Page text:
Even Introverts Are Here
Stepping out of my comfort zone paid off big time.
Posted Jan 24, 2017
The protest sign reads “So bad, even introverts are here.” Several friends posted it on my wall, several others sent it to me privately.
Because yes, I was one of them: An introvert marching in Washington D.C.
This is not going to be a political column, and I warn you in advance that I will delete any political comments.
This is going to be about dragging yourself from your comfort zone and seeing what happens.
I was determined to attend the Women’s March on Washington but needed to do it as inexpensively as possible. When plans to attend with a friend and stay with a relative of hers fell through, I ended up arranging to stay with the friend of a friend, whom I had never met. This woman both rented rooms through Airbnb, and was generously opening her home to others for the weekend. I was among the benefactors of her generosity, although the best she could offer was a sleeping bag, a pillow, and a piece of floor. All told, she estimated, there would be eleven of us in the house.
You can imagine how much I looked forward to this. And my dread escalated in the days before the trip. Not just my general anxiety about traveling. (I had the inevitable travel-anxiety dream; in this version, I forgot to pack a suitcase), and my anxiety about the march (Would there be violence?). I also had introvert anxiety over my accommodations. A house filled with ten other strangers? Hyperventilate!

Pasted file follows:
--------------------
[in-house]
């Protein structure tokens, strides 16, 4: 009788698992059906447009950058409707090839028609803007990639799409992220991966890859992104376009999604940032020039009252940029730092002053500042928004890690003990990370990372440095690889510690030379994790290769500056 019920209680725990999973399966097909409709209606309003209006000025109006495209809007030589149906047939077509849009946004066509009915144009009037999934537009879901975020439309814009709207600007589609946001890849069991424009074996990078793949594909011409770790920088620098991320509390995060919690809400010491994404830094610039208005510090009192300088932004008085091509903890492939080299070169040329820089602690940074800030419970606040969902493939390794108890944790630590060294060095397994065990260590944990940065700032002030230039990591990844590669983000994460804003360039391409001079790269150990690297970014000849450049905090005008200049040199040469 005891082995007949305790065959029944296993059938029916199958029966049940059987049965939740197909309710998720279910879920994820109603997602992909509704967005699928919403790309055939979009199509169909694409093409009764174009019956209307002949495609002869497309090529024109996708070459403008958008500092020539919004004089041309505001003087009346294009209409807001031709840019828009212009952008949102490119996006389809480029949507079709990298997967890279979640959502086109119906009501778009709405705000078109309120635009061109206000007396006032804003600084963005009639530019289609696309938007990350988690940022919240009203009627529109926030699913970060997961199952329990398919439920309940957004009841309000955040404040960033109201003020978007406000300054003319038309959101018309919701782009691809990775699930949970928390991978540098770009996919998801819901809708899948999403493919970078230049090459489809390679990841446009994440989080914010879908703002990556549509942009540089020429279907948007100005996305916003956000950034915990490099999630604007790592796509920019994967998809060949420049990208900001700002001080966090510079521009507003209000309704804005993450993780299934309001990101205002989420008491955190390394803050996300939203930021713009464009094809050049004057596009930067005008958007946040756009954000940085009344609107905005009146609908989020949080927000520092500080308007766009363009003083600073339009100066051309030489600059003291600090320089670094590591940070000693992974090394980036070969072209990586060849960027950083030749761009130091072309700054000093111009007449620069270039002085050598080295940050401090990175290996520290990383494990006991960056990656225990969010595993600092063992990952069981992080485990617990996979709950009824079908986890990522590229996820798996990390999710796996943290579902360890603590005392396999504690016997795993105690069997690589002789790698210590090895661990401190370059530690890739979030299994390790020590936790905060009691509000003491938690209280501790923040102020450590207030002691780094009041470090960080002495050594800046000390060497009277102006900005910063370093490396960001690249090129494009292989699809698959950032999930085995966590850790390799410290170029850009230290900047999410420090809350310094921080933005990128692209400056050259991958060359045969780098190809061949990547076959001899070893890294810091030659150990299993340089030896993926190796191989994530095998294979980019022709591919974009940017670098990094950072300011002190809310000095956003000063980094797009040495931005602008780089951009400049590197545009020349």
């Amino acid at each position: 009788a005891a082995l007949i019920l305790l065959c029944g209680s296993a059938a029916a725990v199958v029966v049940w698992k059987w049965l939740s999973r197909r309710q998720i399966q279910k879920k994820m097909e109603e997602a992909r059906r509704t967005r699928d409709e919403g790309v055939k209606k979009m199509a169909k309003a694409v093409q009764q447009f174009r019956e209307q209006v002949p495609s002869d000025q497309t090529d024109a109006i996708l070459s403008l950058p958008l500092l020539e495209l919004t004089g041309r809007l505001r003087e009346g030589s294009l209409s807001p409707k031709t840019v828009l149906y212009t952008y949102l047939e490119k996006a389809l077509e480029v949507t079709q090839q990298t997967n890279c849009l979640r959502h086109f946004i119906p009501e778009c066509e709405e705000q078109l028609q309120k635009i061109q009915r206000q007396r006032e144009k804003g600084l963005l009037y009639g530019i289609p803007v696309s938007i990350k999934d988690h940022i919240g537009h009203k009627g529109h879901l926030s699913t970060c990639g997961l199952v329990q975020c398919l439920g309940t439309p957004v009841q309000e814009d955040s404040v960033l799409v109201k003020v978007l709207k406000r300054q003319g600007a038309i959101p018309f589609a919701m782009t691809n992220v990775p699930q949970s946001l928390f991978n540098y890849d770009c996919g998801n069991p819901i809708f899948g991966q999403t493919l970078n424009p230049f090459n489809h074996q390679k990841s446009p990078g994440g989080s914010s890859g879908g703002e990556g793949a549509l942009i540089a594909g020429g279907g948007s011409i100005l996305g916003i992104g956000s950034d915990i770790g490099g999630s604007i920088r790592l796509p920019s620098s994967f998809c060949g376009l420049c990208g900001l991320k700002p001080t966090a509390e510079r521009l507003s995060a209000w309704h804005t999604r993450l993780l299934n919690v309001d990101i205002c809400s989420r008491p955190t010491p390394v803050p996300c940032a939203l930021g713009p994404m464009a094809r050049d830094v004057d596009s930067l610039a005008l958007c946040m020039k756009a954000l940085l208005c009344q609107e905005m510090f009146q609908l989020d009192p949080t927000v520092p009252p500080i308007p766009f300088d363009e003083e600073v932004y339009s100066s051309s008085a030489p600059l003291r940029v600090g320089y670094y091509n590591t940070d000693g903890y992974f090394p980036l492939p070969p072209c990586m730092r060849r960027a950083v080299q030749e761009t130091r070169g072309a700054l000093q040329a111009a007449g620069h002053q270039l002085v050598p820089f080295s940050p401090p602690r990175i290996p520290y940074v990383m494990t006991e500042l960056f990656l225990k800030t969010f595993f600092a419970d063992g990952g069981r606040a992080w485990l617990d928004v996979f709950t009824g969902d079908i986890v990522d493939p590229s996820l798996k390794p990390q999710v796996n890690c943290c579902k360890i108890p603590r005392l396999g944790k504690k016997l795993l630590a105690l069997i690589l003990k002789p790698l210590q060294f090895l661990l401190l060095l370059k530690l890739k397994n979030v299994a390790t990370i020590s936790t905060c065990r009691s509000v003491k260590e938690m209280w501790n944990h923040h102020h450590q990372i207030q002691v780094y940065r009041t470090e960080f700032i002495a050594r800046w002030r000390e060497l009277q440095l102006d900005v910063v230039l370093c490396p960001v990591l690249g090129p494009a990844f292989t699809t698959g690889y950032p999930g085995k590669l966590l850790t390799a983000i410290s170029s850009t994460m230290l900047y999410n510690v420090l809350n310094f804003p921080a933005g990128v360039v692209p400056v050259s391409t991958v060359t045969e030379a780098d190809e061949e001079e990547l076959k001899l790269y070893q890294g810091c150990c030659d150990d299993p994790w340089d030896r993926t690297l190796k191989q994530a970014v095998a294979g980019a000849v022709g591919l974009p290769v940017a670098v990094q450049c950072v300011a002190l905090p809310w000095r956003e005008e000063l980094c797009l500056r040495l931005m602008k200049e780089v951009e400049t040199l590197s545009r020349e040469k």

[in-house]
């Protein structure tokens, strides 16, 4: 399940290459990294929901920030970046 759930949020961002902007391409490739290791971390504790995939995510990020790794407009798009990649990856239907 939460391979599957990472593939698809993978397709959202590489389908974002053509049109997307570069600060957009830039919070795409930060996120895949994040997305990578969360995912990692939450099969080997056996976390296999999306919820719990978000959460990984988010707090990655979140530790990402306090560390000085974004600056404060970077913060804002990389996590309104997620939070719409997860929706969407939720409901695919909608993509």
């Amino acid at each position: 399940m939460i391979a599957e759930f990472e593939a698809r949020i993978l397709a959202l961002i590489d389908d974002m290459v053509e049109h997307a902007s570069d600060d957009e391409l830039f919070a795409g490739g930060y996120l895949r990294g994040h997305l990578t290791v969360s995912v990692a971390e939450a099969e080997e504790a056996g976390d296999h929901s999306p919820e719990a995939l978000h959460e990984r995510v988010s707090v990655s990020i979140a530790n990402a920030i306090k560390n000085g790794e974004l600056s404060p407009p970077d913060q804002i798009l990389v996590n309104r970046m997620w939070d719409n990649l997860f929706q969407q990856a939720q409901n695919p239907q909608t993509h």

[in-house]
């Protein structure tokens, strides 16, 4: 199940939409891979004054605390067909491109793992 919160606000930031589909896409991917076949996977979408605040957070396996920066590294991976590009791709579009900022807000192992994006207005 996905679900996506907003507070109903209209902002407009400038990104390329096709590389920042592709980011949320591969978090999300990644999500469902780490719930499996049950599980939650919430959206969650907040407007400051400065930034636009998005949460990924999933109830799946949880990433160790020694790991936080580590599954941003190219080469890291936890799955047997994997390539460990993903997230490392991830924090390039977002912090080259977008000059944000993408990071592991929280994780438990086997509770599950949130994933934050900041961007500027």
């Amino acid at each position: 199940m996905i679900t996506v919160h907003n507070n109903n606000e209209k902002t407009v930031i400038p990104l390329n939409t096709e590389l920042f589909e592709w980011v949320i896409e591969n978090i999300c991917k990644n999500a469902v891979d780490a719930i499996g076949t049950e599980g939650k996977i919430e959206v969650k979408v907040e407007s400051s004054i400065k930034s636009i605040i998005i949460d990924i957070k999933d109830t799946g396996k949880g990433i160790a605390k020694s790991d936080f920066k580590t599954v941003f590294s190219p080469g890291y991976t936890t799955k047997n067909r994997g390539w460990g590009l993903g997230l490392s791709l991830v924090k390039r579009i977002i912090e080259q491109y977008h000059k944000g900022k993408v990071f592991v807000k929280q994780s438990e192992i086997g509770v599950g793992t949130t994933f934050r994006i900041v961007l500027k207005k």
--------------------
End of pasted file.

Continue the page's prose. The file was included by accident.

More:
But despite the fear and loathing of a weekend so far out of my comfort zone, I was determined. And this turned out to be a good thing, from the get-go.
Ordinarily when I fly, I avoid conversation. I have a horror of being trapped next to a chatterbox on an airplane, so I take my seat, put in earbuds, and bury myself in a book immediately. But this time, once my seat mate and I ascertained that we were both heading for the march, we started an intense and meaningful conversation that lasted through the entire flight. We bonded over our beliefs, and we’re Facebook friends now—though there’s a 97.3 percent chance I will never see her in a person again.
At the house, I lucked into more than just a piece of floor—I scored what was essentially a cushioned bench. Not luxury, but not bad. Even better, I got the living room to myself, which was far more privacy than I had anticipated. So far, so good. Winning!
But I also got so much more than that.
Because as it turned out, staying in this house full of women enhanced my experience of the march tenfold. While several guests went their own way, about six of us spent most of our time together.
And we talked. Oh, how we talked. In the kitchen, around the dining table, on the Metro (to each other and to other marchers we were crammed in with), during the march on Saturday and after. We talked and talked and talked and talked—about the issues that concern us, about what the march meant to us and what we would do when the marching was over and work began in earnest. We cooked. We drank wine and whiskey. We laughed. We shared resources: toilet paper and snacks and Sharpees to write the name of emergency contacts on our arms, as was recommended but was happily not needed. (I will always regret bringing just two extra pussyhats, but I ran out of yarn and time.) We took group photos and marched together and chanted together and pointed out good signs to each other, and marveled to each other about the emotional impact of the historic event. We even talked about introversion for a while because all but one of the women in the group identifies as an introvert.